How to Practice with a Vision for Your Next Competition
Have you ever thought of making yourself, your choreography and your attitude ready taking into consideration the specific place where you are going to dance? That’s having a vision. In this article we will focus on how important it is to do exactly that.
Preparing for an event, dancers go deep into every detail to make sure that everything is at the top of the game. From diet, costumes, technical practice, stamina to mental training, they have to be as close to perfection as perfection itself; the stakes are high. But when you focus so much on those, somewhere along the way, you might lose sight of other important aspects.
First of all, we have to distinguish three different situations:
(1) you don’t know anything about the venue;
(2) you know information from other sources about the venue of the venue;
(3) you’ve been to the venue before.
The first case is when you never had the opportunity to be there, you never watched any video from past editions and nobody ever told you anything about the place. You simply have no clue of what to expect.
In the second case, you’ve never been to the place, but you have watched some video or heard something about it.
The third case is when you have already been in that place and maybe also danced that competition previously.
We actually can delete the gap between the first and the second case very easily. A quick research on YouTube will give you enough material to let you approach the preparation and fill in the missing information. So, you find yourself in the first or second case: let’s find out which precious details you should catch!
Catching the details
The first step is to determine the dimensions of the floor.
Look at the couples standing, take some referement around the floor, watch some couple you may know better than others and try to understand if they are dancing their usual routine or if they stretched it or reduced it to fit the floor.
After this, check if there is any orchestra playing, listen to the speed and the length of the music, if it is slightly faster than usual or slower and if it is a tough competition with long music or not.
Now you can research more on the venue itself. Make sure you find out if it is an elegant place, like an hotel conference hall or a theater, or a more casual venue such as a sport hall with a basketball court. Notice if the people around are near the floor, maybe sitting at the tables, or far away in the tribunes. Check also the lighting quality, if it is poor or fantastic, and also the color of the floor: this will help you choosing the right makeup. and, if you have different options, choosing the best dress to start with and the one to wear for the evening session.
The specific preparation
Once you have enough information about your next event, you must translate this into your preparation.
First, compare the dimensions of your practice floor with the one of the competition, if it is too large, try reducing the size by placing some chairs on the floor, or if you are not alone there, put some referement on the side or on the wall. If it is too small, you should find the possibility to practice at least a couple of times before the venue on a bigger floor. If you can’t do that either, try to stretch your routines and simulate the kind of drive and motion you should have for the competition, without giving to much thought if you can’t fit in that practice floor you. Just try to dance some part of your routines, but with full dynamic.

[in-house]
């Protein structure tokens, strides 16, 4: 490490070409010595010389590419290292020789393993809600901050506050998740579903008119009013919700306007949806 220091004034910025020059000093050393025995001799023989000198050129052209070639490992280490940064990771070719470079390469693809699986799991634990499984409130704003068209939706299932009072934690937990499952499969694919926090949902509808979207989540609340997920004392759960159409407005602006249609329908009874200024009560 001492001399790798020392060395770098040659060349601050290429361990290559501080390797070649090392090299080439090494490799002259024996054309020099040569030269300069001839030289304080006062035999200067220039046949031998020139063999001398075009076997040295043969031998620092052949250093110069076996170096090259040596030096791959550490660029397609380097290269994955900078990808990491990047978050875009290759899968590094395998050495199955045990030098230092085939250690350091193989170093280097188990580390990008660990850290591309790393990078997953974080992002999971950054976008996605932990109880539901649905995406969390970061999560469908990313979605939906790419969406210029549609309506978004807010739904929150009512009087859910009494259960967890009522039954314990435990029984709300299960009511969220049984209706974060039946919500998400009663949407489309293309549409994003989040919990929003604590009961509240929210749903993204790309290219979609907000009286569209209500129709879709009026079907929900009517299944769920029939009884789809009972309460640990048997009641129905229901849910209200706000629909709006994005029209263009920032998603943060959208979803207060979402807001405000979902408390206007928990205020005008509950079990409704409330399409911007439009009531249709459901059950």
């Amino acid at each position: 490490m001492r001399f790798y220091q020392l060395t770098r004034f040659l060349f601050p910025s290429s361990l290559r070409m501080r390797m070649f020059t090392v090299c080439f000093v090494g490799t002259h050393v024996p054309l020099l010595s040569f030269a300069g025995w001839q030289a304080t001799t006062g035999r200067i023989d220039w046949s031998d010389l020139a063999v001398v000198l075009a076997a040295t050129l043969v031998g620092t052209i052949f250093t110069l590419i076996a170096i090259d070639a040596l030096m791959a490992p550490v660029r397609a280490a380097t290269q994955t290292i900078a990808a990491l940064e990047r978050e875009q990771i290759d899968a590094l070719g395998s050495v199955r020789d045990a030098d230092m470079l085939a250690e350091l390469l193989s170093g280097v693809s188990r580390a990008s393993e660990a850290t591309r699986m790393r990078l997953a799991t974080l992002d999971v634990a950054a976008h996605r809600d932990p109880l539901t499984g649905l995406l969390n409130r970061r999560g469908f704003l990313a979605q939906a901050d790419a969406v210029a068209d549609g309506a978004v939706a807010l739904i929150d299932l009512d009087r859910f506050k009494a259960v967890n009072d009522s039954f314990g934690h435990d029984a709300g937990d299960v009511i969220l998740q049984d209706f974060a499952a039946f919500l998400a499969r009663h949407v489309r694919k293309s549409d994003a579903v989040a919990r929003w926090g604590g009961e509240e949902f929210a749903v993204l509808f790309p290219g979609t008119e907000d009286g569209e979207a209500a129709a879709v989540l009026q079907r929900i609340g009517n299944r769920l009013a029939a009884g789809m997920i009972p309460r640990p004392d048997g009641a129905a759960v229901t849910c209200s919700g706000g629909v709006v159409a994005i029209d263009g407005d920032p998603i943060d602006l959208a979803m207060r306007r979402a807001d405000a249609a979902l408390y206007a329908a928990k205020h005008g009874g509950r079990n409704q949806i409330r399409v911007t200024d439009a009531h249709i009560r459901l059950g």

Start using more often than usual the kind of music that will be played at the event. Especially for the major competitions, there are well-known playlists that you can easily get online, so you can put yourself exactly in that atmosphere every time you play those tracks. By the way, you don’t need necessarily to own those songs, you can play on YouTube a video of the final from a past edition of the competition you are preparing for and use the audio for your own practice! Many top-couples use this method to motivate themselves and to keep focused on the event already several weeks before the competition. In this way, they also get comfortable with the speed and the length of the music.
For all those details around the floor, try to think about them especially during your stamina sessions. While dancing, see in front and around you the crowd, imagine it as it will be the day of the comp. See them sitting at the table, so your performance must be directed to a near spectator, your eyes looking almost down. Or open yourself to reach the public sitting far on the tribunes, be wider, with greater amplitude of the gestures and direct your eyes far beyond the first row.
Learn from the pros
In many other sports this is a common way to approach an event. For example, Formula 1 pilots before a race (when they are still travelling and not yet at the venue) use simulators to get acquainted with the track they are going to race on. This is how they get ready before they actually start driving on the real circuit.
Also, tennis players start several weeks before to train on the same kind of ground and with the same balls they will find at the tournament they are training for.
In the end, the suggestion is to focus not only on yourself, but on what is around you and where you will be performing next, so that your practice will as specific as it can be.
The more you try to recreate around you the competition vibe during your practice, the best performance you can show the day of the event.
Italian, dancing since the age of 5 and currently based in Moscow. With his partner Ekaterina Utkina, he is in the top 50 WDSF Adult Standard World Ranking, representing the Russian Federation. Find him on Email: [email protected] Facebook: facebook.com/matteodelga; Instagram: instagram.com/matteo_delga/.